- CEOs in a new LifeWorks survey agreed that employee well-being is growing in importance; one of the 25 company heads polled said in the survey that "employee well-being programs are becoming more of an expectation rather than a perk." LifeWorks, a provider of workplace well-being solutions, said of the survey results: “Whereas [employee well-being] once might have been exclusively the domain of the HR department, there is now a greater understanding among CEOs that employee well-being is vital for creating a productive, engaged and loyal workforce.”
- However, survey results showed that measuring the impact of programs on well-being remained challenging, with all the respondents agreeing that an all-inclusive index was needed to measure programs’ effectiveness, LifeWorks said. Most of the survey respondents said that crucial elements were: having effective programs to attract top talent, especially millennials; keeping key employees onboard; cutting absenteeism; and raising engagement.
- The survey noted that there was "no consistent approach" to how well-being was measured in the workforce — but many relied on factors such as retention, role satisfaction and employee engagement, factors that CEOs said were the priority of CHROs.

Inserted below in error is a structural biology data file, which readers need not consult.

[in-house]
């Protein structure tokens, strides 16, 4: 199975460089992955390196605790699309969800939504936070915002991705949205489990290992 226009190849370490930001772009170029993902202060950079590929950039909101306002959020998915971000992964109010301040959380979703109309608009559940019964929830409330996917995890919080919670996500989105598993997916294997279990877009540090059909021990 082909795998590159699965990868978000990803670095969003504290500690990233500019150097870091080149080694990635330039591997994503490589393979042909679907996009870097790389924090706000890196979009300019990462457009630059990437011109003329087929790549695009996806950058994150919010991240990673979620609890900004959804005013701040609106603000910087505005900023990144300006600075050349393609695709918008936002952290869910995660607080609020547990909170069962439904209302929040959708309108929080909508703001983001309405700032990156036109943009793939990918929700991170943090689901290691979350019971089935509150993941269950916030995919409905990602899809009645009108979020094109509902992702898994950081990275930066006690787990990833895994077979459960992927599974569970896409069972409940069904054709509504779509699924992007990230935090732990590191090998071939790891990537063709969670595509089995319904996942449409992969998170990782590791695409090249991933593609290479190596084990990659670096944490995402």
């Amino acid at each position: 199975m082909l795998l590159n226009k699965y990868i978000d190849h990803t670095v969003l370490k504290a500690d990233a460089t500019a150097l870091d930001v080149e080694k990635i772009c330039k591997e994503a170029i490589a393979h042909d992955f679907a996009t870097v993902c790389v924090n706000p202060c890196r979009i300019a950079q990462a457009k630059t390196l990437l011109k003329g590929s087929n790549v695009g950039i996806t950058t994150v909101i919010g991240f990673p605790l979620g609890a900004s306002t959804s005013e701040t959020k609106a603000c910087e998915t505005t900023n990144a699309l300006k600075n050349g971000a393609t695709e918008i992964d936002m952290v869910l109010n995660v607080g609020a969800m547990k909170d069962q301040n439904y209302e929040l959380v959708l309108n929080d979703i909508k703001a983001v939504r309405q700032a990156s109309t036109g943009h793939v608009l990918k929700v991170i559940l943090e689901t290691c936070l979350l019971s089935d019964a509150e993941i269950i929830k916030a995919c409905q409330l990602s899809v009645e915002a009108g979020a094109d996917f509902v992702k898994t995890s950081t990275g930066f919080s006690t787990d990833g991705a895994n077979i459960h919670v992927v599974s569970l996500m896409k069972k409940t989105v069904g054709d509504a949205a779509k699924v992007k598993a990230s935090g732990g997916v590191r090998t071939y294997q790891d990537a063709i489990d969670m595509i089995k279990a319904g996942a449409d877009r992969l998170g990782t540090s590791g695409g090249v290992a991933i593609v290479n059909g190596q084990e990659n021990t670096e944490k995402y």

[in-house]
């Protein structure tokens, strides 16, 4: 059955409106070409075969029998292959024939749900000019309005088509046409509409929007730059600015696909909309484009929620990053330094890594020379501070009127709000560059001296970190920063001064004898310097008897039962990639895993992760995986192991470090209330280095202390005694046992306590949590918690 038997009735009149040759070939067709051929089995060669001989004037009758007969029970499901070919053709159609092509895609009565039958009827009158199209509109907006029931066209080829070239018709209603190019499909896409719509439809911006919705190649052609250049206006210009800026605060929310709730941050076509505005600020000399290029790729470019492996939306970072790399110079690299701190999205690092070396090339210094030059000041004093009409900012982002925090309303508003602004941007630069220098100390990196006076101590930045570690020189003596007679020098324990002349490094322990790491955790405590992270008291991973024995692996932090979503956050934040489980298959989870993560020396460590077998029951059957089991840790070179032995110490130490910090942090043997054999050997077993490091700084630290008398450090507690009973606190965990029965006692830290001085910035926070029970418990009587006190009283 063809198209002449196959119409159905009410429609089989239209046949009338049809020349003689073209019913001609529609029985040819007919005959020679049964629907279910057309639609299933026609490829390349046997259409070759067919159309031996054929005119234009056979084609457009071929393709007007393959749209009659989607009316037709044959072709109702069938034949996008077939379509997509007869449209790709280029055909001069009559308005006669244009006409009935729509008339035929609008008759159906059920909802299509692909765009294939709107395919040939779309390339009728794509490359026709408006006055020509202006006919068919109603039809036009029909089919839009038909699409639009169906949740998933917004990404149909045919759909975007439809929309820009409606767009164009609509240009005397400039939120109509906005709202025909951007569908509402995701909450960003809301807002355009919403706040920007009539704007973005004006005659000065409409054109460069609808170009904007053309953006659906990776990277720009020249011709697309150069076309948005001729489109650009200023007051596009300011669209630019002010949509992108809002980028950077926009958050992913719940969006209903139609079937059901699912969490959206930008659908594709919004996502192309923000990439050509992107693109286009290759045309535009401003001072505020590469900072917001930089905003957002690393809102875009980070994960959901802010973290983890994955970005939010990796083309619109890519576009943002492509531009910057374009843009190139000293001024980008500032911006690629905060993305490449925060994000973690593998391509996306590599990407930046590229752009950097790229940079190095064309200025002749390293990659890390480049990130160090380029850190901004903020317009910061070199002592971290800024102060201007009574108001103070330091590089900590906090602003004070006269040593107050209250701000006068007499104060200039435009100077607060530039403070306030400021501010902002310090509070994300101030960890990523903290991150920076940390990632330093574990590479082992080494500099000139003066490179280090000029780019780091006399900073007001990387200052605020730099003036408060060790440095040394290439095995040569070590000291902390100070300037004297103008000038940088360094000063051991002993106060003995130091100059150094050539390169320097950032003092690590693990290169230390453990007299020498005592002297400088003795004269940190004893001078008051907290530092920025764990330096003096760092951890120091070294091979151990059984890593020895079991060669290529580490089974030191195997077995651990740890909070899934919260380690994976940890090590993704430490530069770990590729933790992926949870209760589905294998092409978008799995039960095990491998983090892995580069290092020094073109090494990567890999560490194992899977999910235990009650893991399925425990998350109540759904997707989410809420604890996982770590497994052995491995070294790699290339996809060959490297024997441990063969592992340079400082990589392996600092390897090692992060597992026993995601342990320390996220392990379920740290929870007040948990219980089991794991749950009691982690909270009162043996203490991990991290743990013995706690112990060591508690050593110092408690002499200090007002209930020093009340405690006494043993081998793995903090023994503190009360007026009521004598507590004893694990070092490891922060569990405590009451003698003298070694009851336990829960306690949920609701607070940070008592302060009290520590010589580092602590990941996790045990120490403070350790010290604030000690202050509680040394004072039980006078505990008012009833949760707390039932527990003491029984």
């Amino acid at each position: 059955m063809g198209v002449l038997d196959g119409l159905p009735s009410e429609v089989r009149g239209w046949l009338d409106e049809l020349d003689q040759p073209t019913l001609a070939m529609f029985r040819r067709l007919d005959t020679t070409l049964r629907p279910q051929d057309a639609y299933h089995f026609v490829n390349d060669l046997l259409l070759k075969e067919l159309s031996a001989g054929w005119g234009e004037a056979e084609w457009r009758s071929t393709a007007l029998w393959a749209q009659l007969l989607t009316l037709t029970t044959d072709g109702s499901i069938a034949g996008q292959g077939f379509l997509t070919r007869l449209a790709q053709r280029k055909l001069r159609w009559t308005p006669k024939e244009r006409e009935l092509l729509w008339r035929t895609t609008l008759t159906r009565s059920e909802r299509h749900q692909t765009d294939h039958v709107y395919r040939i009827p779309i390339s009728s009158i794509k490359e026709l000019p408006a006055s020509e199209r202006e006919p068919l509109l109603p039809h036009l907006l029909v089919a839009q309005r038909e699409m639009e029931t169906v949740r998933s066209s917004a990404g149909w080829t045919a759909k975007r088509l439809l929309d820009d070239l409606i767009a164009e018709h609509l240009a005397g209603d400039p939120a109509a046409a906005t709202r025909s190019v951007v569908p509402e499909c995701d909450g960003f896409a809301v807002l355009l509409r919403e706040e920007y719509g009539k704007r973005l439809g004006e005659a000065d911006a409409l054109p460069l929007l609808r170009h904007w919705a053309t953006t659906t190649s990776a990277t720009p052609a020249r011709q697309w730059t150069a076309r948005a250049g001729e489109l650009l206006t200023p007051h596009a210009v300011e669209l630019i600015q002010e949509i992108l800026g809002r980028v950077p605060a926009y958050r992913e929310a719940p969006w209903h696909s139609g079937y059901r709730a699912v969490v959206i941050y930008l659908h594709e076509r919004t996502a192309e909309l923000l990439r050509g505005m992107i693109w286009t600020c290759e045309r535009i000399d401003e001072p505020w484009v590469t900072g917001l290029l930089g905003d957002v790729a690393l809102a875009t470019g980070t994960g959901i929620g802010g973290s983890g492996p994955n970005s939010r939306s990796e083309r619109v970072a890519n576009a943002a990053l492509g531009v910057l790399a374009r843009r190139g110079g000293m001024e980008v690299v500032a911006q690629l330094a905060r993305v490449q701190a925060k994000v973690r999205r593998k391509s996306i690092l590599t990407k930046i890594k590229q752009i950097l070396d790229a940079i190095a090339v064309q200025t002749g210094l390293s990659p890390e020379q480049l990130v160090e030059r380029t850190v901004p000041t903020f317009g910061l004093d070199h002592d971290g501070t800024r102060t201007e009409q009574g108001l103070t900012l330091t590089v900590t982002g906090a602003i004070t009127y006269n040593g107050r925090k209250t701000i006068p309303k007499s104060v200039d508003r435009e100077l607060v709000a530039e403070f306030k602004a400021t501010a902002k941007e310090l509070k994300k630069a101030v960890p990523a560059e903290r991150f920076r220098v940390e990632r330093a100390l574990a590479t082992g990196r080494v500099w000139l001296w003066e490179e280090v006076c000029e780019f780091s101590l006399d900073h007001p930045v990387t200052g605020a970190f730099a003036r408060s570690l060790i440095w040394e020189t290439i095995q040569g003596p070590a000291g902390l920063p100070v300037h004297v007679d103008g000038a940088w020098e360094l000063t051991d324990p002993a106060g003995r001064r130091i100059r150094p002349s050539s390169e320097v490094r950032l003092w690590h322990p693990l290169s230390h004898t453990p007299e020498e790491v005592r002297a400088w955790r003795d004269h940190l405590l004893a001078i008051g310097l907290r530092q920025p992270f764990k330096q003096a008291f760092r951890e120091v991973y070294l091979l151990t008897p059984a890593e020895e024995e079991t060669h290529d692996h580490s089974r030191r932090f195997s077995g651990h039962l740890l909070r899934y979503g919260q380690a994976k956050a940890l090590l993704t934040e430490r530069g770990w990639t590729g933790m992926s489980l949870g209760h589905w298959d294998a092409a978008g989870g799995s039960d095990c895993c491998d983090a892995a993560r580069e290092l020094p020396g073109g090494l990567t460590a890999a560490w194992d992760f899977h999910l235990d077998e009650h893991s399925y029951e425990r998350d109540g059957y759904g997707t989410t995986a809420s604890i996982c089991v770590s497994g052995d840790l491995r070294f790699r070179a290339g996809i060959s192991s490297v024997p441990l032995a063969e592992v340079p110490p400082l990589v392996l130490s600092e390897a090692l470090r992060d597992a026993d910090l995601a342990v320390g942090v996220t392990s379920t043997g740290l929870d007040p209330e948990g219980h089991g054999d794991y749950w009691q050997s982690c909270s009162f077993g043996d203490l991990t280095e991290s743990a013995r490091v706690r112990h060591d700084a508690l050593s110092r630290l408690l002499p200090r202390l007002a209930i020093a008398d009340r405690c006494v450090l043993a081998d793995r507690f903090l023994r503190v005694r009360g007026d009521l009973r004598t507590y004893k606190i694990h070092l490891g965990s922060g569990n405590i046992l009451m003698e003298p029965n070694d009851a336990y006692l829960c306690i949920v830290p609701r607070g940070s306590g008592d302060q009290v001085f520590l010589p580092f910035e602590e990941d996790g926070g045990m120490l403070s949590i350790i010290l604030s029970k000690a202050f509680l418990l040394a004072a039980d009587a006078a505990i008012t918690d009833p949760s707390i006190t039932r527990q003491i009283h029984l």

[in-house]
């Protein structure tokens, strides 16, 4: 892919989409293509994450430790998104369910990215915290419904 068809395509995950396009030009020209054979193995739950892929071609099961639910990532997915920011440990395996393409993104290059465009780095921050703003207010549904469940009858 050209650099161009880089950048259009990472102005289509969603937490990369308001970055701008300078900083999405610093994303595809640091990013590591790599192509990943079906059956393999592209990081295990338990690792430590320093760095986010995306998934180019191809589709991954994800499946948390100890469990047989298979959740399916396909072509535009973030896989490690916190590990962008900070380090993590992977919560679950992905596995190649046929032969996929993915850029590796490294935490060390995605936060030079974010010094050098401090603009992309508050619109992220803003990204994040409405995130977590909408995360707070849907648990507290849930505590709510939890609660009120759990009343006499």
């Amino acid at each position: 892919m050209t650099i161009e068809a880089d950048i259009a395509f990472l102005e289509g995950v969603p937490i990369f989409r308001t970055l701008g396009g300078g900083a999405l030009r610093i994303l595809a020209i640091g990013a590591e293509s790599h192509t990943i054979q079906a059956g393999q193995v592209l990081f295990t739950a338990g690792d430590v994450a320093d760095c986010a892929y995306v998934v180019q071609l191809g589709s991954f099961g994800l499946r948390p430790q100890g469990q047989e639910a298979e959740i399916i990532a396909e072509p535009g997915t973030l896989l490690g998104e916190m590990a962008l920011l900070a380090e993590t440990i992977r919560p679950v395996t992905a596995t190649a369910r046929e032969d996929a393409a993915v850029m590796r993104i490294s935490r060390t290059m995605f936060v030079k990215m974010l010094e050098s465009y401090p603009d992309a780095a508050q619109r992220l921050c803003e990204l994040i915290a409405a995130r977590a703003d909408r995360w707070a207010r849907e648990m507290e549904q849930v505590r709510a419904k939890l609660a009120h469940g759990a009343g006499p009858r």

Workplaces started out offering wellness initiatives, such as physical fitness programs, smoking cessation programs and on-site yoga classes. But wellness programs have since expanded into overall well-being initiatives that address mental health, financial difficulties and other problems workers experience. Employers recognized that addressing employees' physical wellness wasn't enough — that they also had to address workers' happiness and barriers to productivity on the job, experts previously told HR Dive.
Workers in a National Business Group on Health survey said they welcome help from employers with their personal and work-related issues. In fact, a third of survey respondents said that their companies could help them even more than they currently do, further showing how well-being programs can be among the most valuable of benefits for building and maintaining a healthy, productive workforce.
Employers know that stressed out, anxiety-plagued workers tend to have high absentee rates and struggle with staying engaged and productive. That's likely why most employers (75%) offer workers well-being programs, according to Optum's 10th annual Wellness in the Workplace study. But for a well-being program to actually see success, employers may need to find ways to ease access to those benefits so that employees use them. Employers should also focus on behaviors that employees already want to partake in to create easy momentum toward other desired behaviors, experts previously said.